Retaining employees. It’s perhaps the most fundamental and critical challenge of effective human capital management. Yet few companies are able to get their turnover rates as low as they’d like. When employees do leave, managers often chalk it up to people chasing jobs that pay more. But according to Leigh Branham, they’ve got it entirely wrong.
In his recently updated book, The 7 Hidden Reasons Employees Leave, Branham analyzes 20,700 exit interviews and boils the results down to the top reasons employees make the decision to take their talents elsewhere.
So how did you come to write this book?
Leigh Branham: I saw a survey in the Harvard Management Update that cited a survey of managers reporting that 89% of them believe employees quit their jobs mainly for more pay. I knew that pay wasn’t the root cause for the vast majority of departing employees. Most simply say it is about pay in the exit interview because 1) it’s an answer that doesn’t burn a bridge and 2) it happens to be true that most exiting employees get pay increases when they accept a job elsewhere.
I wanted to find a consulting firm or association that had collected third-party exit survey data that would offer a more trustworthy view into the real reasons employees were leaving. After about two months of searching, I finally contacted the Saratoga Institute, which had conducted 19,700 third-part exit surveys with companies from 17 different industries. Fortunately, they were willing to let me analyze the data and publish the findings in a book if the publisher (AMACOM Books) was willing to put the Saratoga name of the front cover, which they were.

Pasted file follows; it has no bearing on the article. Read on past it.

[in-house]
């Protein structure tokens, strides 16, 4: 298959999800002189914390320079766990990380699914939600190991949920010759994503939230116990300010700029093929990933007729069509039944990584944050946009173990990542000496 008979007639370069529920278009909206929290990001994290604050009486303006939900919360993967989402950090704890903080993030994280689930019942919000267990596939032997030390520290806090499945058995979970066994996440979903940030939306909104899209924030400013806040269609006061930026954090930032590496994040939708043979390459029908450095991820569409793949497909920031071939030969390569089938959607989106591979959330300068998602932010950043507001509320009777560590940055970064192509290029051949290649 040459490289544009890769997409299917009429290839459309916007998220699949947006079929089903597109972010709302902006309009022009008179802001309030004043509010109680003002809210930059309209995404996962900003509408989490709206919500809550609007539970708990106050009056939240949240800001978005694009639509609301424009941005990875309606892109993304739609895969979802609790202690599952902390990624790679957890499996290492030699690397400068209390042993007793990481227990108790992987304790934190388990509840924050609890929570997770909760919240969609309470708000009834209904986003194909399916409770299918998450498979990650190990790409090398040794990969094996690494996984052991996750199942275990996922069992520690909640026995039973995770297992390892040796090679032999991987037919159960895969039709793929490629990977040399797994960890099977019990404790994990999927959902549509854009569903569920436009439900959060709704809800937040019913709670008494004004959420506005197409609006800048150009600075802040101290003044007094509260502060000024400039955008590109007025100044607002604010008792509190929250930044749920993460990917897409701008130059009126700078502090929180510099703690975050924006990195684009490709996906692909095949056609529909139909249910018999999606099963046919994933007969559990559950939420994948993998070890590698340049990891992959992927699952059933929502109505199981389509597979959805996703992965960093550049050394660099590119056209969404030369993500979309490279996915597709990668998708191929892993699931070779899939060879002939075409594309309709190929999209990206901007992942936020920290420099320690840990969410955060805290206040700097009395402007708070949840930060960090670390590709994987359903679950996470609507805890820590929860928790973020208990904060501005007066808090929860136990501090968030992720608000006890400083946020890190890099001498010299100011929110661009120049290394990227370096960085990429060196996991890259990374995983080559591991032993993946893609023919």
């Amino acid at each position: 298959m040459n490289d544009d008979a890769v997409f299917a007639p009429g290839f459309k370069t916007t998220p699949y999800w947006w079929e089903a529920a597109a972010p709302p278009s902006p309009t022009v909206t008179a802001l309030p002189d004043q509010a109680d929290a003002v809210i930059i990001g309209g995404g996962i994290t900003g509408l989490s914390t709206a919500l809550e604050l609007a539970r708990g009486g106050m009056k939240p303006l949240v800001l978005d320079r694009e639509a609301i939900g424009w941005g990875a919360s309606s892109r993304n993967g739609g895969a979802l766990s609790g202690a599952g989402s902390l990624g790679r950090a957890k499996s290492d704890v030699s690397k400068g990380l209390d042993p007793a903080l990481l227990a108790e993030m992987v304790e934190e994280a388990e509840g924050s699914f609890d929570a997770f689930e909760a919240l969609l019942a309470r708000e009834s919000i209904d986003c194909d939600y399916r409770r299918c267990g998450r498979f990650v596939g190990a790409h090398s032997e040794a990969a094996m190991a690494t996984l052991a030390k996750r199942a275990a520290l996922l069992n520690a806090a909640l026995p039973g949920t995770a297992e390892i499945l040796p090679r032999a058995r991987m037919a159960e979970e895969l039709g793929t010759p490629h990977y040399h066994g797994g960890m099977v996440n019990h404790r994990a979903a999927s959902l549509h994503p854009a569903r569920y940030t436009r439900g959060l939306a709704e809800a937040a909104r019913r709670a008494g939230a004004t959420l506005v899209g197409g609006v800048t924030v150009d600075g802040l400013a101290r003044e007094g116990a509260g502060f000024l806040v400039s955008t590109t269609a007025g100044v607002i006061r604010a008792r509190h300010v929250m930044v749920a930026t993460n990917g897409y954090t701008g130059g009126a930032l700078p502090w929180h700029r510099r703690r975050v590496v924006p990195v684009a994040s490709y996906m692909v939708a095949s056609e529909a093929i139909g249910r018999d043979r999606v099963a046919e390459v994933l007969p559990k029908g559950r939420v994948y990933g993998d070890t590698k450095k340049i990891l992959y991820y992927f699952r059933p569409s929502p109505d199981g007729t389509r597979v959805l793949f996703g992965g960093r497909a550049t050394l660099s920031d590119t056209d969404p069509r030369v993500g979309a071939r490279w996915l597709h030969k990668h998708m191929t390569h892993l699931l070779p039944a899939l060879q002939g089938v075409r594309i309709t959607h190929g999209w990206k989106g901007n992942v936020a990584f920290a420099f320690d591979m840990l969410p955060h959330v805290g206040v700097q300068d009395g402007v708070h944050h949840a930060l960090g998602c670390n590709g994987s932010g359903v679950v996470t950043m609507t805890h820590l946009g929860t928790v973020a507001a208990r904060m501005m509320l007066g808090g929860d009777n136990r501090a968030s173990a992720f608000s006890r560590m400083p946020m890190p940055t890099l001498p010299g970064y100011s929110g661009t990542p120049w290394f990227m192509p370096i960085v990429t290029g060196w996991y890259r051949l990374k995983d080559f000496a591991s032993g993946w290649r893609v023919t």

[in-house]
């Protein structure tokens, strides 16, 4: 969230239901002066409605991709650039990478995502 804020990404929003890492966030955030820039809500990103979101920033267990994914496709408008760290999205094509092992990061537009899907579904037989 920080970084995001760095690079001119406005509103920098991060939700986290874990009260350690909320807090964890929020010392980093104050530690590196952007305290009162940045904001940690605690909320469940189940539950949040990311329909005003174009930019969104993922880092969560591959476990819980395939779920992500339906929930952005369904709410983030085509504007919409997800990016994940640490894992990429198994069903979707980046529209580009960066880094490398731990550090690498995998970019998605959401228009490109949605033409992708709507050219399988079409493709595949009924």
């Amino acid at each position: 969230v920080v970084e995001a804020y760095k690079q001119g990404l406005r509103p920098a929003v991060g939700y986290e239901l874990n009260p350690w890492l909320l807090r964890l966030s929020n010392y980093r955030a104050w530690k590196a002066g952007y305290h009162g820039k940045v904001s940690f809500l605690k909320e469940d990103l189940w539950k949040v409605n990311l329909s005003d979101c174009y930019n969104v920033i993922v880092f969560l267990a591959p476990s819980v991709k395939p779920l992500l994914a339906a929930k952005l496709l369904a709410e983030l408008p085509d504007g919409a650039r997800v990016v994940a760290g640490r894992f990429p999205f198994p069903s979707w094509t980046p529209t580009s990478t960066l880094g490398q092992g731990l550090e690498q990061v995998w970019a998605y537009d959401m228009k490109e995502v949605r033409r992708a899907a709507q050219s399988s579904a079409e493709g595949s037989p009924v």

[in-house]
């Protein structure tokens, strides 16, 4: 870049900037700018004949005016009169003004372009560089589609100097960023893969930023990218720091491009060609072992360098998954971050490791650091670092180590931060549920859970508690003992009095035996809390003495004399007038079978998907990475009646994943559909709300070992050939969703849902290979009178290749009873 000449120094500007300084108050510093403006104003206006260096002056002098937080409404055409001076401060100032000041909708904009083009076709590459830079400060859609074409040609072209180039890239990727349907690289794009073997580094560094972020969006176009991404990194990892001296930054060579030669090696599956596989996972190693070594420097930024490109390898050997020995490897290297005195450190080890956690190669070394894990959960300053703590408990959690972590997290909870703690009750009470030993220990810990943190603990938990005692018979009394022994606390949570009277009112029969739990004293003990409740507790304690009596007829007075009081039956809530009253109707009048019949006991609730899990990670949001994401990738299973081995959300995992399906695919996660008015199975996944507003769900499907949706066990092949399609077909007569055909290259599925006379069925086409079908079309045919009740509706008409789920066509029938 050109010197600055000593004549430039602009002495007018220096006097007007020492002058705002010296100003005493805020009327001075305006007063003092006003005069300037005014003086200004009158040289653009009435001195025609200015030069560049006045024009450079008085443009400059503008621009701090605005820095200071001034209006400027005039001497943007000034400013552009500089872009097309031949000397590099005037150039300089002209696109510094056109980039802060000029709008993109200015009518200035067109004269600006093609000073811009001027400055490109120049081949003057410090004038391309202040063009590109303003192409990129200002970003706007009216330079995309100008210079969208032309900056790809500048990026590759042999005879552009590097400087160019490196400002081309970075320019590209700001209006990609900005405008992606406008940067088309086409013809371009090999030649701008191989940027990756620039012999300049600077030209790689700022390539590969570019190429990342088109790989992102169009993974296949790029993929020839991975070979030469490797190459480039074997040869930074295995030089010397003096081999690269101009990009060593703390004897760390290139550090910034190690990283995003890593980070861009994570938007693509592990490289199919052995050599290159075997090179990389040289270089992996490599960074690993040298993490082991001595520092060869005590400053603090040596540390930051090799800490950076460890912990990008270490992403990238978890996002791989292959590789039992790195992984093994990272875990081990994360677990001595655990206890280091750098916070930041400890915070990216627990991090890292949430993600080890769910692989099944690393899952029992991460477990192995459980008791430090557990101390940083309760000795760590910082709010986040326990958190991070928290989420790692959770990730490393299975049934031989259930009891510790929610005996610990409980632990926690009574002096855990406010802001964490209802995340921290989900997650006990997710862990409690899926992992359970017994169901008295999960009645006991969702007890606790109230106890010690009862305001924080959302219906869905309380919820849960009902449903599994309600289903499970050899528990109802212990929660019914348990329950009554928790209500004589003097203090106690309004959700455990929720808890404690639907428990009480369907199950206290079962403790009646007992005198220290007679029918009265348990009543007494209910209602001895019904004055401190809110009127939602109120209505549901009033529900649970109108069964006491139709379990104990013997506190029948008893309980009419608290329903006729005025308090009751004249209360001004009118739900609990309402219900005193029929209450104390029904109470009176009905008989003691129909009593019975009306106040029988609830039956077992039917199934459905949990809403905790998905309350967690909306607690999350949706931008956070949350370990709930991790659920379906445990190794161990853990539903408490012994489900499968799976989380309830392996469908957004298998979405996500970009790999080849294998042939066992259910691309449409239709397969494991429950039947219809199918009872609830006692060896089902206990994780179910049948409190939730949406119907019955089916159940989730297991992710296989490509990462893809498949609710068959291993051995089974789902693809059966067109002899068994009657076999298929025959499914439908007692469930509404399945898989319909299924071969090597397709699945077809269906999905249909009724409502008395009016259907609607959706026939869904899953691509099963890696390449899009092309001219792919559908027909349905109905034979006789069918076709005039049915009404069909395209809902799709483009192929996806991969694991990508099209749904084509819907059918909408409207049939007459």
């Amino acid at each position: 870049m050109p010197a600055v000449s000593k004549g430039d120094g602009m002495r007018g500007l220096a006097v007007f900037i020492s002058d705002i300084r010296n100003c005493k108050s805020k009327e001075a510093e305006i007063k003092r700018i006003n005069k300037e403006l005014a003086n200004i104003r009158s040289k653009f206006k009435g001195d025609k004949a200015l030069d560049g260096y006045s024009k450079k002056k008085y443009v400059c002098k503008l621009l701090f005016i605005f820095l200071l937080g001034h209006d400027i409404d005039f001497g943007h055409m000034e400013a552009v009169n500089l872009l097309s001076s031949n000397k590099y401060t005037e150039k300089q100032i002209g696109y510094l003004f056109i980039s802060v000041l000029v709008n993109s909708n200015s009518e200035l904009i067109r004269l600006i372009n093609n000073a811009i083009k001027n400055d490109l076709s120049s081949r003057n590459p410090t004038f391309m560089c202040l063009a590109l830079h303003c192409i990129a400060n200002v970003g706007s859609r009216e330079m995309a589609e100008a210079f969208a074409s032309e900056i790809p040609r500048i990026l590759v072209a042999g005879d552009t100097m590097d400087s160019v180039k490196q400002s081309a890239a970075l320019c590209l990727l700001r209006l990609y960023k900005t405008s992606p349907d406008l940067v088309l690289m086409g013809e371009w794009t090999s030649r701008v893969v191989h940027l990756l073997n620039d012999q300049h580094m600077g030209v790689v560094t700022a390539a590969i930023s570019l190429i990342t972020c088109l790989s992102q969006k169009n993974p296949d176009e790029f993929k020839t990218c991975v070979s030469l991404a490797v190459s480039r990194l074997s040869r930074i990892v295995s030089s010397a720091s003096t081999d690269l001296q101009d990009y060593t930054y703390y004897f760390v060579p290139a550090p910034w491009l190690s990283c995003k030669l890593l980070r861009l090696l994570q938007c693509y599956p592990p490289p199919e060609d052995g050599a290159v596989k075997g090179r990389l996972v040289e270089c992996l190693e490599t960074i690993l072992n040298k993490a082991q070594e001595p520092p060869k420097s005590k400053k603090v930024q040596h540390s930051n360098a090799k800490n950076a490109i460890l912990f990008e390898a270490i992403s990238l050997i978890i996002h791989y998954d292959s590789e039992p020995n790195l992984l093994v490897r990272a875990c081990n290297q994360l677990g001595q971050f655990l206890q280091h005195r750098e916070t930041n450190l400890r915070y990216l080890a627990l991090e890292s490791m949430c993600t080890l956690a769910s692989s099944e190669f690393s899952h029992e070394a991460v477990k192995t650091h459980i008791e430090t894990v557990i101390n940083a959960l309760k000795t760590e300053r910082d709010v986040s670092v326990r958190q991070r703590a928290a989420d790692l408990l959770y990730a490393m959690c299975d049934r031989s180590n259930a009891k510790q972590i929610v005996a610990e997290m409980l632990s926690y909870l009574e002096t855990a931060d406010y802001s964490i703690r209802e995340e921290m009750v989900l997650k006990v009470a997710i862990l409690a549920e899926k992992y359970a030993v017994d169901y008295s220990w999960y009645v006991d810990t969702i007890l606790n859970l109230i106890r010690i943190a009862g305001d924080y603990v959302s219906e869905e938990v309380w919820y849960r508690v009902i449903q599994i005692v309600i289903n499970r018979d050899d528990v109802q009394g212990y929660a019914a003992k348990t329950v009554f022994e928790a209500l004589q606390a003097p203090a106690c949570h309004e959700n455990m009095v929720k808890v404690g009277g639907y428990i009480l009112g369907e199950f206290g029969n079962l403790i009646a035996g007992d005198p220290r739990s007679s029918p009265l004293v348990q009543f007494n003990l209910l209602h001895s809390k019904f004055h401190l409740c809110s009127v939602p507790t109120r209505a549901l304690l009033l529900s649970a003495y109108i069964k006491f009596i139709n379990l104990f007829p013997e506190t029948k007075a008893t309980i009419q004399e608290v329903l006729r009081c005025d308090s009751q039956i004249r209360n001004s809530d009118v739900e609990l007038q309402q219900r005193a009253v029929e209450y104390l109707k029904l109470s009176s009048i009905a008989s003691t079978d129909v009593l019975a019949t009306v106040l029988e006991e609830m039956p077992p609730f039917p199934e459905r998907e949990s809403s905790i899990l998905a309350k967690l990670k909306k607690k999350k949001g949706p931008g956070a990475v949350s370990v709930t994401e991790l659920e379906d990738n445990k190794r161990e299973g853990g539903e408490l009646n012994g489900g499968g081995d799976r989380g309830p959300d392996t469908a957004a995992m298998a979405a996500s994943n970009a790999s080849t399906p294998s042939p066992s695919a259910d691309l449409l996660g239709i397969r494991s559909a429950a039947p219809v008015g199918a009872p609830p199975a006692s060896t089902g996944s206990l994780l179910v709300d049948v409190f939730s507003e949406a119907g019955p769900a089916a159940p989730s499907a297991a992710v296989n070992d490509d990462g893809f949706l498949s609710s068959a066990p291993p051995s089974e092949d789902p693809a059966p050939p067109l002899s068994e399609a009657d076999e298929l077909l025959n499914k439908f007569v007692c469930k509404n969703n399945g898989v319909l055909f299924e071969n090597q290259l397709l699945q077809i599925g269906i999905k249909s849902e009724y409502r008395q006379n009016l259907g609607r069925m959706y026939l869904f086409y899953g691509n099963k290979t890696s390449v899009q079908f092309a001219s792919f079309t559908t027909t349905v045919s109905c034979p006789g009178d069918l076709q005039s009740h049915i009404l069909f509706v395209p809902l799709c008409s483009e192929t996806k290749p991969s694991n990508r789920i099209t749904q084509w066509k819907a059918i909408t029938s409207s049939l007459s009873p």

So, the first edition was released in 2005 and, because so much has changed in the economy since then, I updated the book in 2012 based on my analysis of another 1,000+ surveys that visitors to my website have completed since then.
Do you think turnover continues to be a problem companies are contending with?
Leigh Branham: Turnover is always a problem when people you most want to keep are the ones leaving. And, because the best performers always have the most options, that danger is always there. Turnover disrupts customer relationships, reduces service quality, productivity, and safety, negatively impacts coworker morale, and costs 50% to 100% of pay depending on position level. In many industries that can’t find enough qualified or educated workers to fill more technically demanding positions, turnover is even more costly because of the vacancy costs involved.
Tell me a bit about the title… 7 Hidden Reasons. Why do you say these reasons are “hidden”?
Leigh Branham: They are hidden only to the degree that the manager thinks turnover is mostly about pay, so if the majority of managers believe that, then the real reasons are truly hidden from their field of vision. The seven reasons are actually hiding in plain sight.
Without giving away the whole thing, what are the seven reasons?
Leigh Branham: They are, in no particular order:
1) Lack of trust and confidence in senior leaders
2) Not feeling valued (which has the most dimensions, including pay, recognition, having your voice heard, being in the loop, having the right resources, and the like)
3) Insufficient opportunity for personal career growth and learning
4) Stress/burnout/work-life imbalance
5) Ineffective manager, particularly lack of coaching and feedback
6) Job-person mismatch/talent underutilization, and
7) Disillusionment due to unrealistic expectations